A deeper trend is the disappearance of the distinction of “digital vs. physical” commerce at all. In our consumer research program, we truly can no longer ask some of our baseline time-series questions to Gen-Z because they don’t understand “channel” preference because their journey is the channel. For instance, in our most recent research, 85%+ of consumers say they “Always” use their phone while shopping in-store, and those uses range from price shopping to learning more about a product to asking friends for advice.
60% of consumers say they regularly – at least once a month – use an online shopping cart as a shopping list for an in-person trip. Practically every brand would call that “cart abandonment,” and see it as a problem to solve. Consumers don’t see it that way. Brands have to operate differently.
Some of the biggest ways in which you are seeing brands today drive experiences through better digital commerce.
Historically, there’s been a big divide between content and commerce. There’s been misaligned incentives, or debates about prioritizing engagement or awareness vs. harder financial metrics like conversion, revenue or lead generation. You can often trace a brand’s view of digital commerce to where they come from: if they’re a retailer that started with stores 60 years ago, they might view eCommerce as a channel for delivering incremental revenue. But, if you’re a newer SaaS company focused on small and medium businesses, your entire digital engagement strategy is brand and product marketing, awareness building, and developing conversations.
Happily, some of the historical dividing lines between content and commerce have started to come down. Companies like Nike are developing connected ecosystems that include exclusivity, like SNKRs, and community, like Run Club. The so-called “DTC darlings” – like Warby Parker and Glossier – changed this paradigm, starting with brand and content-forward stories that then dovetailed into eCommerce.
There’s a much more brand-first, and in some cases human view, of digital commerce from today’s leaders. Looking at our data, many people trust their favorite brands more than their governments. While the current market is challenging the bottom line of a lot of companies, people have started to realize the thing that really matters is customer lifetime value, and short-term hacks aren’t the way to maximize that number.
There’s also always a great deal of value in going “beyond the beyond” in terms of service or novel experiences. Look at a brand like Chewy, in theory, they should be at risk from the big eCommerce players like Amazon. But through innovations in digital, like their “Connect with a Vet” program, Chewy creates uncommon value for consumers, and uses it to reinforce loyalty and engagement with their core product. I think every brand, B2C or B2B, can look beyond the products they sell to identify real human needs and the digital value they can provide to reinforce the value proposition of their underlying business.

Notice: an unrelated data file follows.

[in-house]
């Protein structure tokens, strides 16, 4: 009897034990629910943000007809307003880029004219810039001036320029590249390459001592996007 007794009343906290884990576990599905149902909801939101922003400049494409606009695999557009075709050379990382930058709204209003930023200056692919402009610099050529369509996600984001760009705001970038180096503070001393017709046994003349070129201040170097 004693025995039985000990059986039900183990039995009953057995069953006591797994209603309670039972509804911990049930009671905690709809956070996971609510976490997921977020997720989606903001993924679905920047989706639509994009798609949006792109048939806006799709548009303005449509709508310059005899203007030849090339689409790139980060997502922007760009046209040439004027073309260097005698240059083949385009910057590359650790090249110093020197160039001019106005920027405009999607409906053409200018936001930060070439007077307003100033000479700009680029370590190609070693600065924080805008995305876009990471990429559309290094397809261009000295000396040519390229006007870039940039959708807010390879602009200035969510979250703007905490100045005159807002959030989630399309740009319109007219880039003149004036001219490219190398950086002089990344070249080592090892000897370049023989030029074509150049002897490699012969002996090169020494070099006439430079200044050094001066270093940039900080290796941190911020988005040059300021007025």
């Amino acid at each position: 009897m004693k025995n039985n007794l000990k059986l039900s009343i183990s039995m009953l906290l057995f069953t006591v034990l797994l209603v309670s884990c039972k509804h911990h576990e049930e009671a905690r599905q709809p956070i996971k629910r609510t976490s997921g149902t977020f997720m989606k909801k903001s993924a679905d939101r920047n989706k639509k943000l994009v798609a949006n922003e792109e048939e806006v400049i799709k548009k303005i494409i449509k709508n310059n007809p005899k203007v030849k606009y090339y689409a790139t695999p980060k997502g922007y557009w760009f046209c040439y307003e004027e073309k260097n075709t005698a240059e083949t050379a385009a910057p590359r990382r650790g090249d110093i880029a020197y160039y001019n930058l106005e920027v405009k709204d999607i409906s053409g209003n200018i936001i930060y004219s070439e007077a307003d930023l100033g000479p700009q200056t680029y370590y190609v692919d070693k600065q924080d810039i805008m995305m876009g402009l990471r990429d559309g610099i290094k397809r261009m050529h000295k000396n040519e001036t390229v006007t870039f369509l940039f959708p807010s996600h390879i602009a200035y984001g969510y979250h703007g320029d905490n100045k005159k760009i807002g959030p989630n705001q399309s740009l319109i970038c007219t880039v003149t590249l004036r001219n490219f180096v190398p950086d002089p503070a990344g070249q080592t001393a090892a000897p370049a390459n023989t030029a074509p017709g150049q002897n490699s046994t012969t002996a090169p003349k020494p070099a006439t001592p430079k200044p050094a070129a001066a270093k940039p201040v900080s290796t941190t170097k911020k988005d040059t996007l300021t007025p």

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Five thoughts on what it takes for B2B teams and B2B marketers to build unique brand experiences and business journeys in a crowded market?
1. Brand, product, and performance marketing is an and, not an or. It’s critical B2B leaders get everyone aligned that it’s not about brand marketing vs. product marketing vs. performance marketing, but holistically integrating the three. There’s been a fair amount of talk recently about the 95-5 rule: the idea that only 5% of B2B buyers are actively looking to buy at any time. I don’t know that the data is truly that extreme, but it reinforces a simple point that is often missed: pulling back on any one of these forms of marketing will inevitably cost you in the long-run.
2. Be clear about your value proposition. I often have the vantage point of assessing B2B technology vendors – as we do a lot of strategy and technology selection work for our clients – and it still amazes me that I can sit through a presentation and have no idea what the company’s strategic direction is or what their product does. Get to the point early. Let the questions flow from there.
3. Guide me on lessons learned. This is magic I’m always looking for. The best B2B buyers know they don’t know everything, but they know the market is crowded. If you’re providing a service, what can I do to set you up for success? Tell me what your requirements are of me, and what you need me to do. If you’re providing a technology, what are the common anti-patterns? Sure, you may have implementation partners you recommend – and Huge may even be on that list – but be honest: how do people get it wrong? What do I need to watch out for? These are the ‘whitepapers’ I actually read.
4. Enable bi-directional experiences. Between the advance of privacy laws, the general negative perception of retargeting technologies and the rise of customer acquisition costs, every experience you build should enable some form of interactivity and self-guided curation for end-users. If it’s not clear by now – and I’m sure it is to your audience – B2B and B2C buyers may have different cycles and concerns, but they’re the same people. Their expectation of digital and physical experiences are informed by Apple’s Genius Bar, Amazon’s same-day delivery, Disney’s Genie+, grab and go at Starbucks. Look at consumer examples like Modsy, where you self-select a style that interests you, or Spotify, where you pre-set your favorites. Even WeWork allows you to browse by solution and need state. Let me tell you what I’m interested in, and whether I’m in early stage discovery or late stage evaluation.
5. Lean into experiential marketing – on your terms. There’s something to be said for maintaining a baseline of events: being present at conferences, doing curated events and outings for prospects and existing customers, etc. But, that is frequently the beginning and the end of B2B experiential marketing approaches. There’s a real opportunity for B2B brands to deliver experiential activations that are authentic to them, or even in partnership with B2C brands that already have the muscle.
Huge is a growth acceleration company that partners with the world’s most ambitious brands to transform user experiences, harness technologies to maximize return on value, and innovate on their business models to drive loyalty and growth. Headquartered in Brooklyn, NY, Huge has more than 1,200 employees working across 13 offices throughout North America, Europe, Asia, and Latin America.
Holden Bale is Head of Commerce at Huge.